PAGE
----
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Nat Rev Immunol. 2013 May;13(5):336-48. doi: 10.1038/nri3443.

Signalling pathways that control vertebrate haematopoietic stem cell specification.

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Department of Hematology, Division of Experimental Hematology, St Jude Children's Research Hospital, 262 Danny Thomas Pl., Memphis, Tennessee 38105, USA.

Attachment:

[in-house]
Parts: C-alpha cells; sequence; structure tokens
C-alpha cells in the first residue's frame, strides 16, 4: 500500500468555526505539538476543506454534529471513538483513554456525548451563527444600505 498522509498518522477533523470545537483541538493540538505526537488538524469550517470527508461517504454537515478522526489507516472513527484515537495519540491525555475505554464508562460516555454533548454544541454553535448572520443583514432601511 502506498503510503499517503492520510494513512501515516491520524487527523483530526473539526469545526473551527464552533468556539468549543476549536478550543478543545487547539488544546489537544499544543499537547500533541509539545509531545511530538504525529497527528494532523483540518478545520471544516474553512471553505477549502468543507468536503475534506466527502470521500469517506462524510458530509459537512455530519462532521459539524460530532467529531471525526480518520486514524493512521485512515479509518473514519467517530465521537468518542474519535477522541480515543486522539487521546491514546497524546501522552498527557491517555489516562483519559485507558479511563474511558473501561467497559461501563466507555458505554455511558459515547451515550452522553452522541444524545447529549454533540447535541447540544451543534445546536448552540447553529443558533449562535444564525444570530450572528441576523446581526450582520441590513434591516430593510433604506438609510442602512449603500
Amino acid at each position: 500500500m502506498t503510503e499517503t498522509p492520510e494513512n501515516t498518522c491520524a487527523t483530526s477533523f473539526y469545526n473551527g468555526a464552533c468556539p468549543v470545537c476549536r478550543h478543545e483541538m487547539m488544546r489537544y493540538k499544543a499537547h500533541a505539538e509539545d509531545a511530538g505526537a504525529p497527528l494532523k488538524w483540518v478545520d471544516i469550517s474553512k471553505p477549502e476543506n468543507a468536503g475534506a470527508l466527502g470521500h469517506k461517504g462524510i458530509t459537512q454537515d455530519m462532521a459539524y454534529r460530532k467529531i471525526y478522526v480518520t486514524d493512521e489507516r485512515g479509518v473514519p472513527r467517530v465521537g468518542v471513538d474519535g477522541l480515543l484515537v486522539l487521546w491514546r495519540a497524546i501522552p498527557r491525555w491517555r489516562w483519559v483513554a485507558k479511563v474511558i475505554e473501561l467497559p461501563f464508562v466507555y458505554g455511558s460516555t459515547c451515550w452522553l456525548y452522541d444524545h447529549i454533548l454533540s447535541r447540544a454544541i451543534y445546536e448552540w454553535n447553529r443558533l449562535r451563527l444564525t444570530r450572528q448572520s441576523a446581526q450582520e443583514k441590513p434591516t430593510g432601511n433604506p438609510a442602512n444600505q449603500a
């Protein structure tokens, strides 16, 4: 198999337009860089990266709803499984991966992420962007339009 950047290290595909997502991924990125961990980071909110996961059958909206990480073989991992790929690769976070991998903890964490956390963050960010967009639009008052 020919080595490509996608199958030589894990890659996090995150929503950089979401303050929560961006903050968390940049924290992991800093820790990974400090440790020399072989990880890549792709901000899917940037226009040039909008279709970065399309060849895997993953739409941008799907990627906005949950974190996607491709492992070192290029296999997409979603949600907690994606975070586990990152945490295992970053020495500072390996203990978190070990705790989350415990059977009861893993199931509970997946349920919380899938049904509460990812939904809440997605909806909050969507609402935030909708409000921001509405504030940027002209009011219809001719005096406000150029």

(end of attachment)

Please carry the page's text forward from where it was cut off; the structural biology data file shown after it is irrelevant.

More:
Haematopoietic stem cells (HSCs) are tissue-specific stem cells that replenish all mature blood lineages during the lifetime of an individual. Clinically, HSCs form the foundation of transplantation-based therapies for leukaemias and congenital blood disorders. Researchers have long been interested in understanding the normal signalling mechanisms that specify HSCs in the embryo, in part because recapitulating these requirements in vitro might provide a means to generate immune-compatible HSCs for transplantation. Recent embryological work has demonstrated the existence of previously unknown signalling requirements. Moreover, it is now clear that gene expression in the nearby somite is integrally involved in regulating the transition of the embryonic endothelium to a haemogenic fate. Here, we review current knowledge of the intraembryonic signals required for the specification of HSCs in vertebrates.

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